Estate Planning

Four Estate Planning Matters to Consider During the COVID-19 Pandemic

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by Alli Thomas

May 28, 2020

The coronavirus pandemic has created a surge of interest in estate planning. According to Google Trends, searches for the term are at a year-to-date high.

Estate Planning Google Trends

Source: Google Trends as of May 15, 2020.

 

Many important issues have arisen since the start of the pandemic. These include allowing intubation and using internet-based communications, such as Zoom or WebEx, rather than meeting healthcare providers in person.

Here are a few estate-planning issues to consider now:

 

Power of Attorney

If you become incapacitated, your named power of attorney (POA) may sign documents and pay bills on your behalf. A typical POA is written in such a way that it goes into effect upon your incapacitation. However, a doctor must issue a certificate of incapacity—and that usually must be done in person. In the current social-distancing environment, this type of situation is hard to navigate. One possible solution? Modify your POA to make it effective immediately, rather than upon your incapacitation.

 

Trusts

If you have a living trust, you will face a similar issue. Control between an incapacitated person to the designated successor trustee usually requires a certificate of incapacity. You can avoid this potential problem by appointing another person as a current co-trustee and authorizing each co-trustee to act independently of each other.

 

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Bank Accounts

Many banks do not accept POAs. One way to avoid problems between your bank and your agent is to transfer your accounts into your trust. Another possible solution is to check into whether your bank has its own version of a POA form that it will honor if you become incapacitated.

 

Advanced Healthcare Directives

One of the saddest aspects about the coronavirus pandemic is that many critically sick people must be isolated in a hospital room. Family members and friends cannot stay with them in the hospital due to social distancing requirements. That means that someone you may have appointed as your agent will not be able to sign documents or communicate with healthcare providers in person. To sidestep this issue, you may consider authorizing third parties (such as healthcare facilities, healthcare providers and financial institutions) to communicate with and accept direction from your appointed agents via video conference, such as FaceTime or Zoom.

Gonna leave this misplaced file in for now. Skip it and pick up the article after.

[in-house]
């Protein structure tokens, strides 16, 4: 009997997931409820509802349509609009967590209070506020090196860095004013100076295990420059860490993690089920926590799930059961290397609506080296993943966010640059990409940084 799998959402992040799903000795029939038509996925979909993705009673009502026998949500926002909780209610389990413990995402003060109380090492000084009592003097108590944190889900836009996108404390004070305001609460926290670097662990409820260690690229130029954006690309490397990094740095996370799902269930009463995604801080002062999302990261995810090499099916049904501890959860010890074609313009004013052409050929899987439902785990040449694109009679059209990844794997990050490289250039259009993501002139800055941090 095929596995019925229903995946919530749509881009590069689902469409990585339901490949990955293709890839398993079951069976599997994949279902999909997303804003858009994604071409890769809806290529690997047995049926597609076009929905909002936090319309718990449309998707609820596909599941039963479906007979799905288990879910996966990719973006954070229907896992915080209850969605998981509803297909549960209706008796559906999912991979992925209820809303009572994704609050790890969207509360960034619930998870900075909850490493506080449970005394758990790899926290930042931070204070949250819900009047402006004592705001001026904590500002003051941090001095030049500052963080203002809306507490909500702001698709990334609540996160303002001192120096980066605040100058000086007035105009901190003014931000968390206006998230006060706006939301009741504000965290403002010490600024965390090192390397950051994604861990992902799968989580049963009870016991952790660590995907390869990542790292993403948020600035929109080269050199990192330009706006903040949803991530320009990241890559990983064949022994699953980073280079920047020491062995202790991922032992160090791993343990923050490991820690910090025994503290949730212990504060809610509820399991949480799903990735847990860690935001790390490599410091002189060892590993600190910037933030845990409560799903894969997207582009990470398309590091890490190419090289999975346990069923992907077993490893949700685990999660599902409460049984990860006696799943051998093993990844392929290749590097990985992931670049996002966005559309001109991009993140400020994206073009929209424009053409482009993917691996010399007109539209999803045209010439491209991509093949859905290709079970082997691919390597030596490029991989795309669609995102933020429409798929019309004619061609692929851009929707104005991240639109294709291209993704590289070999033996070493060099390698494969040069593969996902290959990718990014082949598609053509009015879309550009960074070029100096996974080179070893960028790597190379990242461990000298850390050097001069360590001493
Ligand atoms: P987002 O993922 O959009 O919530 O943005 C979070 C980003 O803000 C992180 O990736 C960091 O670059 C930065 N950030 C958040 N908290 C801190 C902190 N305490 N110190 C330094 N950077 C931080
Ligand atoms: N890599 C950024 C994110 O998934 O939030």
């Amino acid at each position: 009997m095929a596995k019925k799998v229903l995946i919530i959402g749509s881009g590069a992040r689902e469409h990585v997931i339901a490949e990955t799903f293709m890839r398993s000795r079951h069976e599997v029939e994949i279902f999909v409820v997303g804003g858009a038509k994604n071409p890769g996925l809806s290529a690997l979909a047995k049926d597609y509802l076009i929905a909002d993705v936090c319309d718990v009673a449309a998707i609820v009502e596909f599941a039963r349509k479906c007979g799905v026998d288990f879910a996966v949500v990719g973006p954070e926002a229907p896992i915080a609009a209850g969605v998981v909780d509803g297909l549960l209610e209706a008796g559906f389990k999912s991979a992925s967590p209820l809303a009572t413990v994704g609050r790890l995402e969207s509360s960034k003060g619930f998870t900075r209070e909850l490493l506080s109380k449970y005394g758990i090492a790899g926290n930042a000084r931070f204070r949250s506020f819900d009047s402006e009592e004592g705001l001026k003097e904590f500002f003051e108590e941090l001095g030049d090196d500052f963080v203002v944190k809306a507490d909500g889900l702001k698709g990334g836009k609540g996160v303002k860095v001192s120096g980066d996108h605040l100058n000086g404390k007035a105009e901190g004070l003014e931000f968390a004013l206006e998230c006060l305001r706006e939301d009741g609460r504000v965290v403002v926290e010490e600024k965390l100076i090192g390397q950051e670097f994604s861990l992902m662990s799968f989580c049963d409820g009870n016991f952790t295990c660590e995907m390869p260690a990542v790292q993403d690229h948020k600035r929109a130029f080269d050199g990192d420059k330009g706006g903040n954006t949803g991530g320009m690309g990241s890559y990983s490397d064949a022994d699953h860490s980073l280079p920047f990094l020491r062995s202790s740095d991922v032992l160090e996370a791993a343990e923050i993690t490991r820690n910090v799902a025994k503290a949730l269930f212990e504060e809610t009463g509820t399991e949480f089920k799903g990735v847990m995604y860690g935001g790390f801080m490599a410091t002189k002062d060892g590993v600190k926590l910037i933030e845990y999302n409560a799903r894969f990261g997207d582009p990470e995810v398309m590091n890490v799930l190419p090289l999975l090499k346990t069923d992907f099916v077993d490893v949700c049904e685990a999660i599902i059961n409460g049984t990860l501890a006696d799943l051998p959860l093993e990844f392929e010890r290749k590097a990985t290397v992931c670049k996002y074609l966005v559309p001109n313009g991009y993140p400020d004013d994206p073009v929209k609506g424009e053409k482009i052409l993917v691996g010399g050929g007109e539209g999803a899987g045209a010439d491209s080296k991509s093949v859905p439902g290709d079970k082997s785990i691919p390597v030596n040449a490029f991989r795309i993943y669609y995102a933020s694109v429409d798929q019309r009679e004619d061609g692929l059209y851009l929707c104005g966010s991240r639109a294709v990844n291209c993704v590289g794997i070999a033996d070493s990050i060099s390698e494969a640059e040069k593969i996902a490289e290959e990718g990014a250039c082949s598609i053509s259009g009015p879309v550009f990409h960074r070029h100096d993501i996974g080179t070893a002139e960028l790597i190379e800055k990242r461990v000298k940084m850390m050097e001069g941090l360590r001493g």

Does your current advanced healthcare directive prohibit the use of artificial interventions to keep you alive? If so, that may affect your ability to be put on a ventilator, which many COVID-19 patients require to recover. Consider revising your directive to allow intubation if you need it for respiratory distress. While you’re at it, you may also want to decide whether you want to authorize the use of experimental medications to treat COVID-19.

If you need some guidance to change your estate plan—or if you don’t have one yet—we can help. Click here to set up a free, no-obligation meeting to discuss your estate planning needs with one of our financial planners.

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Alli Thomas

Alli Thomas has worked in the financial services industry for nearly 20 years, with a focus on retirement-related investing. She began her career as a FINRA-licensed participant-services call-center associate at Vanguard, and then moved to Principal Financial Group, where she worked closely with employers, assisting with retirement plan set-up and design, selecting appropriate plan investment offerings, and maximizing employee participation through targeted education campaigns and enrollment meetings. Alli has also worked as a qualified 401(k) administrator and registered investment advisor for several small investment firms. She now writes about all things investment- and finance-related, leveraging her extensive experience and passion for retirement planning to help investors make well-informed financial decisions.

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